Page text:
Spending agreement ends shutdown Senate votes for 5-year plan to cut deficit

October 09, 1990|By Peter Osterlund | Peter Osterlund,Washington Bureau of The Sun

WASHINGTON -- The Senate, averting the threat of a broad shutdown of government operations today, voted 66-33 early this morning to adopt an anxiously awaited, five-year $500 billion deficit-reduction plan.

The endorsement of the budget outline followed a voice-vote passage of a stopgap spending bill providing the federal government with funds to operate normally through Oct. 19, during which time lawmakers are to craft the legislation needed to carry out the budget plan.

The stopgap spending bill was sent to the House, which had passed a slightly different version early yesterday, and approved, 362-3, shortly before 2 a.m. today.

It was immediately sent to the White House for President Bush's expected signature, meaning that the nation's 2.4 million federal workers would be able to return to work today and that the government's normal weekday functions would resume on schedule.

Both of Maryland's senators, Democrats Barbara A. Mikulski and Paul S. Sarbanes, voted for the budget plan, which the House had adopted early yesterday on a 250-164 vote.

It calls for higher taxes than did the now-defunct budget agreement unveiled eight days ago by Mr. Bush and congressional leaders but rejected Thursday by the House. The new, vaguely worded document also promised a smaller reduction in benefits than contemplated by the original budget pact and altogether blurred the issue of what kinds of taxes are to be raised.

That vagueness -- the plan's authors call it "flexibility" -- is intended to blunt the opposition that sank the first deficit-reduction agreement. The new budget outline demands no specific spending cuts and tax increases -- elements that led House members to reject the earlier pact -- and defers decisions on these items to the coming days.

"It gives the committee process the authority it needs to work out the specifics," said Senate Budget Committee Chairman Jim Sasser, D-Tenn. "It reduces the deficit by historic proportions over the next five years and gives Congress flexibility on issues and problems that have troubled members and constituents over the last few days."

Not all of the original budget agreement's supporters were so pleased with the tactic.

"I'm not going to sign on to this fill-in-the-blanks package," said Sen. Phil Gramm, R-Texas, who supported and helped write the first package. "This is the original pig-in-a-poke."

Before the spending agreement was reached, hundreds of thousands of federal workers had faced the threat of forced furloughs today. After the House rejected the bipartisan budget agreement early Friday morning, President Bush had vetoed an earlier stopgap bill providing the government with funds to keep it operating for an extra week.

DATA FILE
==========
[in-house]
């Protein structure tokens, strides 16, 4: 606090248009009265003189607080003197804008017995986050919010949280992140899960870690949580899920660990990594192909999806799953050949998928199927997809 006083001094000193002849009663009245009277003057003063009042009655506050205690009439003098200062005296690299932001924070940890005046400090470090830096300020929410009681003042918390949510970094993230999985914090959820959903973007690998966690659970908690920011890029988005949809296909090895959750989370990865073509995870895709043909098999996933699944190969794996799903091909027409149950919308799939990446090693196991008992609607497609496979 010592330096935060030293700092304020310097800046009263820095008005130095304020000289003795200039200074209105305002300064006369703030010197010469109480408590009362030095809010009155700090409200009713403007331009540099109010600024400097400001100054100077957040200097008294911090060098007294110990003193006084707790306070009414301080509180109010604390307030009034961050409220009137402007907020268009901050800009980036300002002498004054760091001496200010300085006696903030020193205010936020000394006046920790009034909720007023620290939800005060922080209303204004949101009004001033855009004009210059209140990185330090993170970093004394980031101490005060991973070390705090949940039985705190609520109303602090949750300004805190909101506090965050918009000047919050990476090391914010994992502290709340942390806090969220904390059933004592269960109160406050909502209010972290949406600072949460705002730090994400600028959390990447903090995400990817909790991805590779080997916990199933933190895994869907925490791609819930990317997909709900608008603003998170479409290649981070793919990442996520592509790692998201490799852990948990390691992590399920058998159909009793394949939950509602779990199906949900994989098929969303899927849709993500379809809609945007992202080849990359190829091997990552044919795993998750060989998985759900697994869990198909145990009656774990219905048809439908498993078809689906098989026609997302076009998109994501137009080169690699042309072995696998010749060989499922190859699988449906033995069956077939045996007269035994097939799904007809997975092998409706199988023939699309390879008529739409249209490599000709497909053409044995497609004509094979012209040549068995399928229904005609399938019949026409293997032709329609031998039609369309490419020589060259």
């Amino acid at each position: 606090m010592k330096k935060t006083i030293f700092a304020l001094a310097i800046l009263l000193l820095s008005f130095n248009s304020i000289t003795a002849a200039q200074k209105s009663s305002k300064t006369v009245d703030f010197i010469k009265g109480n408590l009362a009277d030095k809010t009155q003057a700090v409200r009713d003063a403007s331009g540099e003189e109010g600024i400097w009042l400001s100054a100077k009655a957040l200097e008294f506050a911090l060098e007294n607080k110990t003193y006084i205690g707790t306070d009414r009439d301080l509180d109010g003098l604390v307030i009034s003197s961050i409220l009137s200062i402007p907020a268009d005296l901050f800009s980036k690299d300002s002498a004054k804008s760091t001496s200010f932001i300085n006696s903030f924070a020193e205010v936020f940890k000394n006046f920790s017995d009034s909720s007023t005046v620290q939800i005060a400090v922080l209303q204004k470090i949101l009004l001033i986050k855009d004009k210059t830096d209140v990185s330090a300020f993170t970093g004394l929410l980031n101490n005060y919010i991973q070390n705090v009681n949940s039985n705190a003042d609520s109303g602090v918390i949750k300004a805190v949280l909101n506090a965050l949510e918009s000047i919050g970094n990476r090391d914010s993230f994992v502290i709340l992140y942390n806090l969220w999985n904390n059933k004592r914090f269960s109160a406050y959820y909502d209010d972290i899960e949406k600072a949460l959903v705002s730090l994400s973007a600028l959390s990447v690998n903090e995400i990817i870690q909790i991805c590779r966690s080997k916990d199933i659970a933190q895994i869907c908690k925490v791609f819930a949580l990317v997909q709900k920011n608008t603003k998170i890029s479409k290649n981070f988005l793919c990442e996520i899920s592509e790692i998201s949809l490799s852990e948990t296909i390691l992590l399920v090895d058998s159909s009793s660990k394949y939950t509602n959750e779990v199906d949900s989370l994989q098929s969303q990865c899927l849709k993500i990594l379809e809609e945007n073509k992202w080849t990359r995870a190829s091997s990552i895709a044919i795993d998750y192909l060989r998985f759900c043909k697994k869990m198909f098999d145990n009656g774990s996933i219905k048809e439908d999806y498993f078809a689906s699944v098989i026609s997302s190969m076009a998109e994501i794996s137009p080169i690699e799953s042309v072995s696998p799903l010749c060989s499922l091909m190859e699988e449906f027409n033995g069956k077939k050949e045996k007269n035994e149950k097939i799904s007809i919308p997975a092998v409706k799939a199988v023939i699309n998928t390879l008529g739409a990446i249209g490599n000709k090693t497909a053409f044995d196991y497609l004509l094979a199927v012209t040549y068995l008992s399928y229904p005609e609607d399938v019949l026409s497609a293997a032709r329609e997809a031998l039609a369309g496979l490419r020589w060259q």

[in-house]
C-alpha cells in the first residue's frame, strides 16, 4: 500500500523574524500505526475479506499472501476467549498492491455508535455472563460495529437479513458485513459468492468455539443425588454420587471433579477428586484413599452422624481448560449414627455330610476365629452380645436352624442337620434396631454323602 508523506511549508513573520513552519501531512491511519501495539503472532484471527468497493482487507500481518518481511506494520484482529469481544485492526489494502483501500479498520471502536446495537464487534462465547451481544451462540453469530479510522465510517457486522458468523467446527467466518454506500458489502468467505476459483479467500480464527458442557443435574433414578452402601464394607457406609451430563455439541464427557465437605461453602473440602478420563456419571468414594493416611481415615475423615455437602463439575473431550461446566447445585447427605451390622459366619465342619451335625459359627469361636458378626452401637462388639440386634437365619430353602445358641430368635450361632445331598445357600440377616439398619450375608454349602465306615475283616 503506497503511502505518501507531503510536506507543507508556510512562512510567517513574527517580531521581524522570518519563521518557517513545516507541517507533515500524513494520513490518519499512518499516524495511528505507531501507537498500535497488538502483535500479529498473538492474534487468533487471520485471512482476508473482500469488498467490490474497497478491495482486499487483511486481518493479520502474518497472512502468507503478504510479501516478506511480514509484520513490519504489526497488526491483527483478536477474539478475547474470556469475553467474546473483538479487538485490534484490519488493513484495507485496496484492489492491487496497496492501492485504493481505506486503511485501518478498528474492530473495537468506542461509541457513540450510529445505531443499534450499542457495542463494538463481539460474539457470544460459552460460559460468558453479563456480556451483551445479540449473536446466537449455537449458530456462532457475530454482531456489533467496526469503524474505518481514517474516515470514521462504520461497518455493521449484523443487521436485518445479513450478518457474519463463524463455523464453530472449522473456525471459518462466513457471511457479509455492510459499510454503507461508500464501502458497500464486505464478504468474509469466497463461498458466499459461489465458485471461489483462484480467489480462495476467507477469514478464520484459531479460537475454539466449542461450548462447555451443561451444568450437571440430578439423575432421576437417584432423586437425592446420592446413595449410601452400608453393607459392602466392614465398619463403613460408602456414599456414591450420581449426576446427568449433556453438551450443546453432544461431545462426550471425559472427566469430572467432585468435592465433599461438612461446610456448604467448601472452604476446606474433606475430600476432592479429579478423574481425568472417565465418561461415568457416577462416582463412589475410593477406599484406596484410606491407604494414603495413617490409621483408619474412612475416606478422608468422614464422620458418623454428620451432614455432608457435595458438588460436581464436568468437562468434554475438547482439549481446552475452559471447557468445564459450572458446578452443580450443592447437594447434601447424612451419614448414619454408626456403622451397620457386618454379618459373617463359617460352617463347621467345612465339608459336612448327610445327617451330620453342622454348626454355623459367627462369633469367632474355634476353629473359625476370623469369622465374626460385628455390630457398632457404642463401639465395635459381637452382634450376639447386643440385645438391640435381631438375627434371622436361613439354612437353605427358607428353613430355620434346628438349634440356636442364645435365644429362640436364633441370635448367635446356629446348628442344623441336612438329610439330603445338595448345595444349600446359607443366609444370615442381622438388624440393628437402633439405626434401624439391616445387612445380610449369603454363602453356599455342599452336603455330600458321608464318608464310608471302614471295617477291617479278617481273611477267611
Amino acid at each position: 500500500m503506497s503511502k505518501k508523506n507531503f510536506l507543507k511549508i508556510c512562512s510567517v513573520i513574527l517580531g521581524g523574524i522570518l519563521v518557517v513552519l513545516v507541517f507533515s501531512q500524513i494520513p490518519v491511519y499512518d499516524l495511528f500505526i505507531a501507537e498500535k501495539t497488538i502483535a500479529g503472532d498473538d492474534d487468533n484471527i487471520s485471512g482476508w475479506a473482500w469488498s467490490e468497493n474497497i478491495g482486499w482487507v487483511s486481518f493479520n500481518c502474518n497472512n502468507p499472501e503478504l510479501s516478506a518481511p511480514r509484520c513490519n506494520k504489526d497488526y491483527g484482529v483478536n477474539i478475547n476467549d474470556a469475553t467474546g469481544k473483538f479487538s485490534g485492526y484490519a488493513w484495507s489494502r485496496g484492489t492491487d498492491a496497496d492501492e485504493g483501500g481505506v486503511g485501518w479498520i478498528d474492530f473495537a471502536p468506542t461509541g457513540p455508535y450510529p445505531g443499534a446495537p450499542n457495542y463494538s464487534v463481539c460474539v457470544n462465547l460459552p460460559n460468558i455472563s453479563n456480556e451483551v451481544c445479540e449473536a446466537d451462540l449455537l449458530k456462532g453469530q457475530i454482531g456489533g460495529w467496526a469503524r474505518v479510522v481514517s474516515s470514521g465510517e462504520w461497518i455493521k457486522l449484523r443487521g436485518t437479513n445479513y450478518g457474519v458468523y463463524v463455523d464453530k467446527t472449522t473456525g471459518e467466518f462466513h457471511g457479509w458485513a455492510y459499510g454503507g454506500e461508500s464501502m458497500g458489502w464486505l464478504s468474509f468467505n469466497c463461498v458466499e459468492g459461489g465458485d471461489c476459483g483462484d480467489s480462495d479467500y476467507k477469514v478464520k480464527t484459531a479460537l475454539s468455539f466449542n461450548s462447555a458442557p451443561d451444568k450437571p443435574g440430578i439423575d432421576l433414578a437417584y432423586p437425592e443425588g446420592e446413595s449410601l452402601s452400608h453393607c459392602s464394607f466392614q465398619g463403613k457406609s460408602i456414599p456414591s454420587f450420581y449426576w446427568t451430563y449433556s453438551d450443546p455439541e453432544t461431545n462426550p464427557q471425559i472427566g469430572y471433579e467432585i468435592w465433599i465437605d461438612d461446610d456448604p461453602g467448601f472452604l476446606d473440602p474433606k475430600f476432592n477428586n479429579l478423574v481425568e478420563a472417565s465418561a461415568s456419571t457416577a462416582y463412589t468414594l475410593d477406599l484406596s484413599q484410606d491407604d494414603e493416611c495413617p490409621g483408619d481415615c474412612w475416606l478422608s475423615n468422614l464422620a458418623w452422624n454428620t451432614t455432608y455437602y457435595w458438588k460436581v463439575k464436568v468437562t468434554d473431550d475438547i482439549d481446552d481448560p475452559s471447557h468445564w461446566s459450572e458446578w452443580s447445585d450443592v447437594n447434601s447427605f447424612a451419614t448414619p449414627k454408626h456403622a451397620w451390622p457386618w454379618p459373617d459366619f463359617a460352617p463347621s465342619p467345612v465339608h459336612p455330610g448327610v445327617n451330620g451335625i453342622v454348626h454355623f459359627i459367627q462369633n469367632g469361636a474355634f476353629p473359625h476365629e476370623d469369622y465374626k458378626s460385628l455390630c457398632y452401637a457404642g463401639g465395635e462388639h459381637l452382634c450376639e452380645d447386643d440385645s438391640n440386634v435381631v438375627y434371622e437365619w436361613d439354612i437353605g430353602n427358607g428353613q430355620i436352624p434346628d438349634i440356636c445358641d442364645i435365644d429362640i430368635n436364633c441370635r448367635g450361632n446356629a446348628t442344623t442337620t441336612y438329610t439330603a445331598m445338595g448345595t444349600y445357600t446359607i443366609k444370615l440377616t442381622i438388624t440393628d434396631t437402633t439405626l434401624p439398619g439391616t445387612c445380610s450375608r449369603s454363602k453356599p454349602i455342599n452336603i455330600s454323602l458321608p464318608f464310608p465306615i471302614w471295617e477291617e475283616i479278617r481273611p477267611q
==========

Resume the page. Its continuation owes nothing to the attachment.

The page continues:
That act shuttered federal weekend activities nationwide, and the president said he would not sign any stopgap legislation until Congress agreed on a comprehensive plan to shrink the deficit. Congressional leaders thus labored furiously through the weekend to come up with a plan, mindful of the full-fledged disruption of federal services that would occur today if they failed to meet the president's test.

Senate Republicans and Democrats huddled throughout the day yesterday, seeking to cobble together a bipartisan coalition in support of the plan and hammering out the agreement on the stopgap money bill.

After it approved the budget plan, the House voted 305-105 to provide enough money for the government to function normally through Oct. 19 -- the date by which lawmakers would like to finish all budget business and adjourn for the year. The Senate's version required a new vote in the House.

Congressional Democratic leaders laundered the budget plan of the specifics contained in the original agreement that had compelled a majority from both Democratic and Republican ranks of the House to reject it Friday.

Nowhere to be found in the new proposal, for example, was the $60 billion Medicare reductions called for by the first agreement. Provisions calling for higher taxes on gasoline, home-heating oil, alcohol, tobacco and other items were also deleted.

Instead, lawmakers were told that the legislation implementing the budget agreement would pare Medicare savings to $42 billion and that the Medicare deductible paid by recipients for doctors' costs would rise from $75 to $100, instead of to $150 as in the old package.

Similarly, new taxes over five years could total $20 billion more than the $135 billion in the old package, although all decisions about specific spending reductions and tax increases were to be left to committees, which are to produce legislation implementing the plan in time for congressional passage by Oct. 19.

Lawmakers of both parties believe that the new budget plan, when implemented, will also result in a reduction in the capital gains tax rate in exchange for increased taxes levied on the highest income earners.

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